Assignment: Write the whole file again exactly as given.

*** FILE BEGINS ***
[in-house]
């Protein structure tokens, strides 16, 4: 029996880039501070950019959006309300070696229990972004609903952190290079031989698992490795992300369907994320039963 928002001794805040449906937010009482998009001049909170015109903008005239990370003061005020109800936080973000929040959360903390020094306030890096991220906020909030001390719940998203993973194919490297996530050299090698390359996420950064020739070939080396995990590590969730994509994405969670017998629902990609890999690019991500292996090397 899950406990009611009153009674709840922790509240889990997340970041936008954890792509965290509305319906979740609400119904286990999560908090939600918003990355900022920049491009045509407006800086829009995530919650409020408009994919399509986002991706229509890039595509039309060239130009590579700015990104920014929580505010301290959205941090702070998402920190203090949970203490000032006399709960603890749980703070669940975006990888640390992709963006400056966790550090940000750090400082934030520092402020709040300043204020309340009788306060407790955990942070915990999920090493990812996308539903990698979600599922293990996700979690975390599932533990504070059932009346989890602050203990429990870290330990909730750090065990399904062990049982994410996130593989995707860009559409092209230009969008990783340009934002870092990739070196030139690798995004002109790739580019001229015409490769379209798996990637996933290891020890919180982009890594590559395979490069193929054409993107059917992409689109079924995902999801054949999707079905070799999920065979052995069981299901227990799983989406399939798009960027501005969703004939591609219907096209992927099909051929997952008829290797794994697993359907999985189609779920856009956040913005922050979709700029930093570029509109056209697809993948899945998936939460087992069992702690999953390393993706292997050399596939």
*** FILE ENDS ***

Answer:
[in-house]
């Protein structure tokens, strides 16, 4: 029996880039501070950019959006309300070696229990972004609903952190290079031989698992490795992300369907994320039963 928002001794805040449906937010009482998009001049909170015109903008005239990370003061005020109800936080973000929040959360903390020094306030890096991220906020909030001390719940998203993973194919490297996530050299090698390359996420950064020739070939080396995990590590969730994509994405969670017998629902990609890999690019991500292996090397 899950406990009611009153009674709840922790509240889990997340970041936008954890792509965290509305319906979740609400119904286990999560908090939600918003990355900022920049491009045509407006800086829009995530919650409020408009994919399509986002991706229509890039595509039309060239130009590579700015990104920014929580505010301290959205941090702070998402920190203090949970203490000032006399709960603890749980703070669940975006990888640390992709963006400056966790550090940000750090400082934030520092402020709040300043204020309340009788306060407790955990942070915990999920090493990812996308539903990698979600599922293990996700979690975390599932533990504070059932009346989890602050203990429990870290330990909730750090065990399904062990049982994410996130593989995707860009559409092209230009969008990783340009934002870092990739070196030139690798995004002109790739580019001229015409490769379209798996990637996933290891020890919180982009890594590559395979490069193929054409993107059917992409689109079924995902999801054949999707079905070799999920065979052995069981299901227990799983989406399939798009960027501005969703004939591609219907096209992927099909051929997952008829290797794994697993359907999985189609779920856009956040913005922050979709700029930093570029509109056209697809993948899945998936939460087992069992702690999953390393993706292997050399596939």